Tom Lane wrote:
> Bruce Momjian <[EMAIL PROTECTED]> writes:
>> I think at some point we have to admit that _polling_ the tables, which
>> is what autovacuum does, just isn't going to work well, no matter how
>> much it is tweeked, and another approach should be considered for
>> certain workload cases.
> Autovacuum polls in its current, first-generation implementation;
> what I said upthread was it needs to be smarter than that. I am not
> sure how you get from that to the conclusion that the very next step
> is to abandon the vacuuming approach altogether.
yeah autovacuum still can be improved quite a lot, but as always this
can be done on a step by step base.
> What I see in this discussion is a huge amount of "the grass must be
> greener on the other side" syndrome, and hardly any recognition that
> every technique has its downsides and complications. Furthermore,
> I do not believe that this project has the ability to support multiple
> fundamental storage models, as a number of people seem to be blithely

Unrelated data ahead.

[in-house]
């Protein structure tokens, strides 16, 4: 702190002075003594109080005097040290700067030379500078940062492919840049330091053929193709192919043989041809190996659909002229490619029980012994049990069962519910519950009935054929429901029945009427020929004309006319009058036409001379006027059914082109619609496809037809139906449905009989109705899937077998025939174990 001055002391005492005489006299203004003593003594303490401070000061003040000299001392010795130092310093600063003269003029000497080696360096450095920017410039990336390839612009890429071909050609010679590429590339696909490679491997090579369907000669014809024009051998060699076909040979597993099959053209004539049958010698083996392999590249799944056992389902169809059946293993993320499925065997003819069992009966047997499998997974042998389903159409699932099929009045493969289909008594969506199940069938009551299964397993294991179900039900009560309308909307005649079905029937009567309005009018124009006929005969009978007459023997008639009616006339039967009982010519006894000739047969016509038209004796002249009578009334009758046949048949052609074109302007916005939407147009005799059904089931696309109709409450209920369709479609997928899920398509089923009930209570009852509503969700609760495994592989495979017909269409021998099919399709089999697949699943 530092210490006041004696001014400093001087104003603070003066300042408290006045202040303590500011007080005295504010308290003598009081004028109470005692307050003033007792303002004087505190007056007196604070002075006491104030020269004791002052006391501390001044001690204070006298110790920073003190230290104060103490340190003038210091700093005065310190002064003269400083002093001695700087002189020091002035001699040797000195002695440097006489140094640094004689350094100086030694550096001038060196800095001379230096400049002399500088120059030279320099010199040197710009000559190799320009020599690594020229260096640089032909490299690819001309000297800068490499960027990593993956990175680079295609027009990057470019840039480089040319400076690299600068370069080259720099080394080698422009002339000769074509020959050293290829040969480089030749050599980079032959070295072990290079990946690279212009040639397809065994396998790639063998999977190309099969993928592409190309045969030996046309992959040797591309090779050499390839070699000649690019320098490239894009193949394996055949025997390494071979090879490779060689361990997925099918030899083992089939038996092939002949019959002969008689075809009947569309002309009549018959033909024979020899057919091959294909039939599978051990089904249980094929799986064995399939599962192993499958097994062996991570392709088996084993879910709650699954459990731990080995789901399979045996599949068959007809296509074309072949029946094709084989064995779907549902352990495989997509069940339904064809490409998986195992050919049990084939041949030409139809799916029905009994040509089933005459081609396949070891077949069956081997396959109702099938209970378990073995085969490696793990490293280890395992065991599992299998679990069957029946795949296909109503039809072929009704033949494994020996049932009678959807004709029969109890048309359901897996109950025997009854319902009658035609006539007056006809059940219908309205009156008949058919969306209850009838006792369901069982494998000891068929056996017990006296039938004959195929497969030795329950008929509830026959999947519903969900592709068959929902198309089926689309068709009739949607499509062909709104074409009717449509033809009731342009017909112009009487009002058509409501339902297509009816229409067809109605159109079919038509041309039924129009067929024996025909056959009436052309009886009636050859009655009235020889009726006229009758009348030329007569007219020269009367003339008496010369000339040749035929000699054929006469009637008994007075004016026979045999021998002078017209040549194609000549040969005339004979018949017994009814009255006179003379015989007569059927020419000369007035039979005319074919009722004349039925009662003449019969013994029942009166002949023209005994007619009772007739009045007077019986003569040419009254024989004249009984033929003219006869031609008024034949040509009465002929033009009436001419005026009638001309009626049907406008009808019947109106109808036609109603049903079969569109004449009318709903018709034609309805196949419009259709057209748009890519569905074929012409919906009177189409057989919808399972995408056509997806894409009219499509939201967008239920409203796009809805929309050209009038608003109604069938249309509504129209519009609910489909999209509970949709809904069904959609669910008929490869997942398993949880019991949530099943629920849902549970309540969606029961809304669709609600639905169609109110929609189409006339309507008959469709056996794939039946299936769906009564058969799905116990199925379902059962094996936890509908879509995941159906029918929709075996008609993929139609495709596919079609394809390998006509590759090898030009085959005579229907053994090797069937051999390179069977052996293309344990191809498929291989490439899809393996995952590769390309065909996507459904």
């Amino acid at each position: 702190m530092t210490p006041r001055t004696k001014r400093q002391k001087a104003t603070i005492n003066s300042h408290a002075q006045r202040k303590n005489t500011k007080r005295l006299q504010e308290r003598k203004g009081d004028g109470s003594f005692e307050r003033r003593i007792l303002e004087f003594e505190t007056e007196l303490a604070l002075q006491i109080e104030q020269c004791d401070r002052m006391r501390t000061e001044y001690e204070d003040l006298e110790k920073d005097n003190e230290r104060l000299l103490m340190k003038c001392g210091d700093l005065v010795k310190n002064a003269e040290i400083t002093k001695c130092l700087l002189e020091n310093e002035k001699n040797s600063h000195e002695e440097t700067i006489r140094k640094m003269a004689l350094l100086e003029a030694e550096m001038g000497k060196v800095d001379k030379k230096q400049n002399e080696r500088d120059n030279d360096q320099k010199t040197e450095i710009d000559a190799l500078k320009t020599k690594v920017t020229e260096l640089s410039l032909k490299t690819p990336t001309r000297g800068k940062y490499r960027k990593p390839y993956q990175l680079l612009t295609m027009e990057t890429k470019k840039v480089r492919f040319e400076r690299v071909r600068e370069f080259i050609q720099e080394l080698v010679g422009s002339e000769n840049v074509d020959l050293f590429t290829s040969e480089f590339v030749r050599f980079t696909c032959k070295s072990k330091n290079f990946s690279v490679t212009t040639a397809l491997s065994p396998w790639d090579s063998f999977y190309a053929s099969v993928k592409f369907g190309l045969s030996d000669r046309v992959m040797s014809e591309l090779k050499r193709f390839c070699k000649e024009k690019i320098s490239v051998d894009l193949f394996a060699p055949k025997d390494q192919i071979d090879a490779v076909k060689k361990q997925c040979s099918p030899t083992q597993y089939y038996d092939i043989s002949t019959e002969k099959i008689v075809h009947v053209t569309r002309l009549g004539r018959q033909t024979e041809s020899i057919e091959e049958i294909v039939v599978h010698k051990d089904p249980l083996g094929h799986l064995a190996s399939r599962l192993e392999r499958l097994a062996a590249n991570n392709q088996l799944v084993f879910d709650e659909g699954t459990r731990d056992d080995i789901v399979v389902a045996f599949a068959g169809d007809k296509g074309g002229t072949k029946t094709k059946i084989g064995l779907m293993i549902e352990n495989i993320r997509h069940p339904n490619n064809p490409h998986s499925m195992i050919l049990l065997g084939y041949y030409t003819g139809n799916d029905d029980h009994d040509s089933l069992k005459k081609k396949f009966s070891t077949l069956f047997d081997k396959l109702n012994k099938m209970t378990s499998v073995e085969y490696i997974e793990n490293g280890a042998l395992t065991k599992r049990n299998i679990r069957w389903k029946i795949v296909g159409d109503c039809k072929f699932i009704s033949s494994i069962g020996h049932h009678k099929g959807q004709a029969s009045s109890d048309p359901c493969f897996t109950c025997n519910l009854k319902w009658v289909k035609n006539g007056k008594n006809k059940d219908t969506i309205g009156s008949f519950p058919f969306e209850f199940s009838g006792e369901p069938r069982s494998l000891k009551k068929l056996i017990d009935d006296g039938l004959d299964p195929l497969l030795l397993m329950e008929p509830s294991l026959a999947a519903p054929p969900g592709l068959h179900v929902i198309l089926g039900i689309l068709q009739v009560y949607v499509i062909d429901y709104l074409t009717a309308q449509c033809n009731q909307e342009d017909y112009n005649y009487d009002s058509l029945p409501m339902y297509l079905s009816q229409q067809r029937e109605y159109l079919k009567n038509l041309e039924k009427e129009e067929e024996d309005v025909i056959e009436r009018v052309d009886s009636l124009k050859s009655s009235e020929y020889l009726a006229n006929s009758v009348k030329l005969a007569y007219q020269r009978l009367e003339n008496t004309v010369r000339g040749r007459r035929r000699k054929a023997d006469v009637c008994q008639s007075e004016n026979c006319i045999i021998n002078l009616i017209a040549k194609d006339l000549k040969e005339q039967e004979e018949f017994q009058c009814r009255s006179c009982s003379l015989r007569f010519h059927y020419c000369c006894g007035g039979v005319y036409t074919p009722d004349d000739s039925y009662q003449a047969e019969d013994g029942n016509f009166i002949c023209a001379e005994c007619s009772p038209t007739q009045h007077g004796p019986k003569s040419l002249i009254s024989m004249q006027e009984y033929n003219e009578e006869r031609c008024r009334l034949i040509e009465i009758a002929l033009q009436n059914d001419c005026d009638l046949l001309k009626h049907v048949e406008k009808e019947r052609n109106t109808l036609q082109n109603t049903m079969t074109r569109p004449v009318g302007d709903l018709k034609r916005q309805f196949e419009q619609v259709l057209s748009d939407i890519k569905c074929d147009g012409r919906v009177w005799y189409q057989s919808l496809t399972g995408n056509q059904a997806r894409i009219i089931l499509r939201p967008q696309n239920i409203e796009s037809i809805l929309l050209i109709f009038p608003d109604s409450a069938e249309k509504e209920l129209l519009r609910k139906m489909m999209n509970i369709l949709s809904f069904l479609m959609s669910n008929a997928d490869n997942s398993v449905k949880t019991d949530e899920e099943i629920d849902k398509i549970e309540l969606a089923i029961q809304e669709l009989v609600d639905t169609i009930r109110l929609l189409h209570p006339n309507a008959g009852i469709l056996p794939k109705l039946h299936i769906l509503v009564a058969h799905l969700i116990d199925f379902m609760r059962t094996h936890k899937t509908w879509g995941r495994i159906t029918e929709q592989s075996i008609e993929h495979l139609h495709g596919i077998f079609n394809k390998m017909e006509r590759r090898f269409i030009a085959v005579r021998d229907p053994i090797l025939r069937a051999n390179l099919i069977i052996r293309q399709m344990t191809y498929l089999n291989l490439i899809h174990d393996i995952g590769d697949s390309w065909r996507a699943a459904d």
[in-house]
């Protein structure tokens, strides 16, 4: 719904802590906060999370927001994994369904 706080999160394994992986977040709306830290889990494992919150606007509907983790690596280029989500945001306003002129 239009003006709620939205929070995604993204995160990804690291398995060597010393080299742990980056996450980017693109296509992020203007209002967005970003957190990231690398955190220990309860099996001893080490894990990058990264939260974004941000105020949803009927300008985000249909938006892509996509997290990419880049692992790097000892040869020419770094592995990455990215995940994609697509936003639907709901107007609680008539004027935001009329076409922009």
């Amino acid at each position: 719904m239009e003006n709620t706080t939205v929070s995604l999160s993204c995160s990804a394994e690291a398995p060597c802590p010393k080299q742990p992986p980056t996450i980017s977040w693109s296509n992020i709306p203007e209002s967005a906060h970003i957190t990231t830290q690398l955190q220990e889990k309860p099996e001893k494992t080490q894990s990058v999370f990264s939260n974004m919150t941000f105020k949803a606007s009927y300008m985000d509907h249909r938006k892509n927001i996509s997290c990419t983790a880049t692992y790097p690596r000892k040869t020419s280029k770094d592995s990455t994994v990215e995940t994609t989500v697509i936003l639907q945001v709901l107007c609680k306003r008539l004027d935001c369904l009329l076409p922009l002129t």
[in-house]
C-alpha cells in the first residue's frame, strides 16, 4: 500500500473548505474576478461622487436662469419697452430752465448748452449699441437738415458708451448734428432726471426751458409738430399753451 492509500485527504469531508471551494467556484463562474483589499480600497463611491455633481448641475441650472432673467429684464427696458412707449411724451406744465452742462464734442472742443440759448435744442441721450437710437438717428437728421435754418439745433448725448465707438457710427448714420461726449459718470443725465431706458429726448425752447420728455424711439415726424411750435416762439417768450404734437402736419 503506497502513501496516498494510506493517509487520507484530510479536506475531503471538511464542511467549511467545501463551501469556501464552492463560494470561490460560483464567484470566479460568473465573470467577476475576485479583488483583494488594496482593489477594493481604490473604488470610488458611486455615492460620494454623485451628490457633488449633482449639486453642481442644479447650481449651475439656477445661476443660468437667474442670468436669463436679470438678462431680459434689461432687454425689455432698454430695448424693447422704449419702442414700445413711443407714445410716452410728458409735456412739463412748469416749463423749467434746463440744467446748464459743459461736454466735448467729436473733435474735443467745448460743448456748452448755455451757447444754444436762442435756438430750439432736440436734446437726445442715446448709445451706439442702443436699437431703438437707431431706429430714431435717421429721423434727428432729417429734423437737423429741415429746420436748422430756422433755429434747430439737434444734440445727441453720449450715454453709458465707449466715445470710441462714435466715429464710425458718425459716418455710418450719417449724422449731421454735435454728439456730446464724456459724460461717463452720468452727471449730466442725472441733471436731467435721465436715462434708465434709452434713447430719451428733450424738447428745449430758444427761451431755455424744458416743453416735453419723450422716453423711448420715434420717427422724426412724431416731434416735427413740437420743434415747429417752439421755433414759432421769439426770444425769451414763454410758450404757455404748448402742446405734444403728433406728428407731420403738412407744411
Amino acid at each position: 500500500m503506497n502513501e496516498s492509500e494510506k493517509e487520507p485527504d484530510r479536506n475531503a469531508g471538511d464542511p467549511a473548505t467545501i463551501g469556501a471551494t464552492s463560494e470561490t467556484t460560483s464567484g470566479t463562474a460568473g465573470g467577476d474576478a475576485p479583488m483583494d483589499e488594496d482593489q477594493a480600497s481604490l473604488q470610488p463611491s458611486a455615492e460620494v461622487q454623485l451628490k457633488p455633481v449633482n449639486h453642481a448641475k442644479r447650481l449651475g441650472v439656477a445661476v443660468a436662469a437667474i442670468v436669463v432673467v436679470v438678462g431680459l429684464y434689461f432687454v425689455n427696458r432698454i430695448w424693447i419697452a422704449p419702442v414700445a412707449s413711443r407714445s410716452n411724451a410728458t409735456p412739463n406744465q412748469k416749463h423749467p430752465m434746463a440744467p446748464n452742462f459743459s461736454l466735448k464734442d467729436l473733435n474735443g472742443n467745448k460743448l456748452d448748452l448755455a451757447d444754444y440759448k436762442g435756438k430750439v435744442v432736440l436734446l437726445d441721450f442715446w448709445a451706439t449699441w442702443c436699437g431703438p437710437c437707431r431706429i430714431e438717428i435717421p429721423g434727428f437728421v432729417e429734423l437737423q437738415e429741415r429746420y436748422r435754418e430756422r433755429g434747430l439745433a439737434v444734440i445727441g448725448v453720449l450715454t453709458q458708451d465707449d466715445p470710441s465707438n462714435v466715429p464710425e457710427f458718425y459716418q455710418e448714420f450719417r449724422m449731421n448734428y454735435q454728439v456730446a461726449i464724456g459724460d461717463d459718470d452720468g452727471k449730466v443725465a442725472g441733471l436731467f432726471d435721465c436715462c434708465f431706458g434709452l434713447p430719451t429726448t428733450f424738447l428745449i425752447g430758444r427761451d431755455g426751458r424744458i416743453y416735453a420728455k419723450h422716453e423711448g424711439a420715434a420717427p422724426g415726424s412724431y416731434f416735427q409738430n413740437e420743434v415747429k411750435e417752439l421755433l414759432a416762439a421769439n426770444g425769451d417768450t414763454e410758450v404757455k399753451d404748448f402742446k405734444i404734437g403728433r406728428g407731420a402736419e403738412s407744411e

> suggesting. We're having a hard enough time debugging and optimizing
> *one* storage model. I think the correct path forward is to stick with
> the same basic storage model and vacuuming concept, and address the
> known performance issues with better-optimized vacuuming. No, it will
> never be perfect for every scenario, but we can certainly make it much
> better than it is now, without risking killing the project by
> introducing undebuggable, unmaintainable complexity.
While I'm not an expert on MVCC - it certainly seems that sticking to
the current storage model and continuing to improve on it (especially
wrt vacuum performance) gradually over time (as it has happened for the
last years) is a much better and safer approach than trying to do
something revolutionary which in theory might (or might not) be better
than the current approach for this or that workload.
PostgreSQL got a _LOT_ faster for each of the last releases and by my
testing -HEAD is already significantly(20-30%) faster for some of our
apps than 8.1 and all that was achieved without radically redesigning a
proven (reliability wise) storage engine.
Maybe and only maybe one day(or when somebody comes up with a usable
patch - as always) we will at the point where we really need to think
about doing that but for now there seems to be still a lot of low
hanging fruit left to improve for month and years to come.
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